38How many minutes are in 2.5 hours? Conversion factor2.5 hr x min = min1 hrcancelBy using dimensional analysis / factor-label method, the UNITS ensure that you have the conversion right side up, and the UNITS are calculated as well as the numbers!
39Sample ProblemYou have $7.25 in your pocket in quarters. How many quarters do you have?7.25 dollars quarters1 dollarX= 29 quarters
40Learning CheckA rattlesnake is 2.44 m long. How long is the snake in cm?a) 2440 cmb) 244 cmc) 24.4 cm
41Learning Check How many seconds are in 1.4 days? Unit plan: days hr min seconds1.4 days x 24 hr x ??1 day
42= 1.2 x 105 sec Solution Unit plan: days hr min seconds 1.4 day x 24 hr x 60 min x 60 sec1 day hr min= 1.2 x 105 sec
43Wait a minute! What is wrong with the following setup? 1.4 day x 1 day x min x 60 sec24 hr hr min
44English and Metric Conversions If you know ONE conversion for each type of measurement, you can convert anything!You will need to know and use these conversions:Mass: 454 grams = 1 poundLength: cm = 1 inchVolume: L = 1 quart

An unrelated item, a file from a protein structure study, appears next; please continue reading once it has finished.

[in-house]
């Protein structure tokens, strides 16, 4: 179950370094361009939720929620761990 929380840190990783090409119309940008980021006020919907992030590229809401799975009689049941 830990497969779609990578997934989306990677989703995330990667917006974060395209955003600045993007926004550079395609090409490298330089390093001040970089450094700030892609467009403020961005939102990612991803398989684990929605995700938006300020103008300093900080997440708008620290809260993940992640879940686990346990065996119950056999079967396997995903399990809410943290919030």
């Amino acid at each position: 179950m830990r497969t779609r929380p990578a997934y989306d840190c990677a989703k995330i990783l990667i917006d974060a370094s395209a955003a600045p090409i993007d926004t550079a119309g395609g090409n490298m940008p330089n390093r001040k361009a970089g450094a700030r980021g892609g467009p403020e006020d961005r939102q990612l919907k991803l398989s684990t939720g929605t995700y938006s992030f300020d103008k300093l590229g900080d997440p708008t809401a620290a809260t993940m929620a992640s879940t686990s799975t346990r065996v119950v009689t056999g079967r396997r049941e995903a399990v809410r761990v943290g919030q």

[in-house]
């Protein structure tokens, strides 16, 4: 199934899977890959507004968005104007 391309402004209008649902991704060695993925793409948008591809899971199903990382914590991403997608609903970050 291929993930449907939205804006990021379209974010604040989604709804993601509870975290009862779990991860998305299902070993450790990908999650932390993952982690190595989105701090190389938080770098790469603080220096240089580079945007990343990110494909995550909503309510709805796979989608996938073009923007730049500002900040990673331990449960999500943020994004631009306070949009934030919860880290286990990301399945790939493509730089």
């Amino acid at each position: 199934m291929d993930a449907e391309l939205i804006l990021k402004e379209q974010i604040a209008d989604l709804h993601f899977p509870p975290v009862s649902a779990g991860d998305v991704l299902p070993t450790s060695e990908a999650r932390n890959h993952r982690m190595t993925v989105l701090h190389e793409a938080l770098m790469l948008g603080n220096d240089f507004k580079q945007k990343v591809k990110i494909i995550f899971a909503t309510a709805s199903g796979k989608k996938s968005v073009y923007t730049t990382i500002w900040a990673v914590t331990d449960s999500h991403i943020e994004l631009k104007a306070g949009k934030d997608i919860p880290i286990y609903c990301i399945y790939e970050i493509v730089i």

45An adult human has 4.65 L of blood. How many gallons of blood is that? Learning CheckAn adult human has 4.65 L of blood. How many gallons of blood is that?Unit plan: L qt gallonEqualities: 1 quart = L1 gallon = 4 quartsYour Setup:
46Steps to Problem Solving Read problemIdentify dataMake a unit plan from the initial unit to the desired unitSelect conversion factorsChange initial unit to desired unitCancel units and checkDo math on calculatorGive an answer using significant figures
47Dealing with Two Units – Honors Only If your pace on a treadmill is 65 meters per minute, how many seconds will it take for you to walk a distance of feet?
48Solution Initial 8450 ft x 12 in. x 2.54 cm x 1 m 1 ft 1 in. 100 cm x 1 min x 60 sec = sec65 m min
49Temperature Scales Fahrenheit Celsius Kelvin Anders Celsius 1701-1744 Lord Kelvin(William Thomson)
50Temperature Scales Fahrenheit Celsius Kelvin 32 ˚F 212 ˚F 180˚F 100 ˚C Boiling point of water32 ˚F212 ˚F180˚F100 ˚C0 ˚C100˚C373 K273 K100 KFreezing point of waterNotice that 1 kelvin = 1 degree Celsius
51Calculations Using Temperature Generally require temp’s in kelvinsT (K) = t (˚C)Body temp = 37 ˚C = 310 KLiquid nitrogen = ˚C = 77 K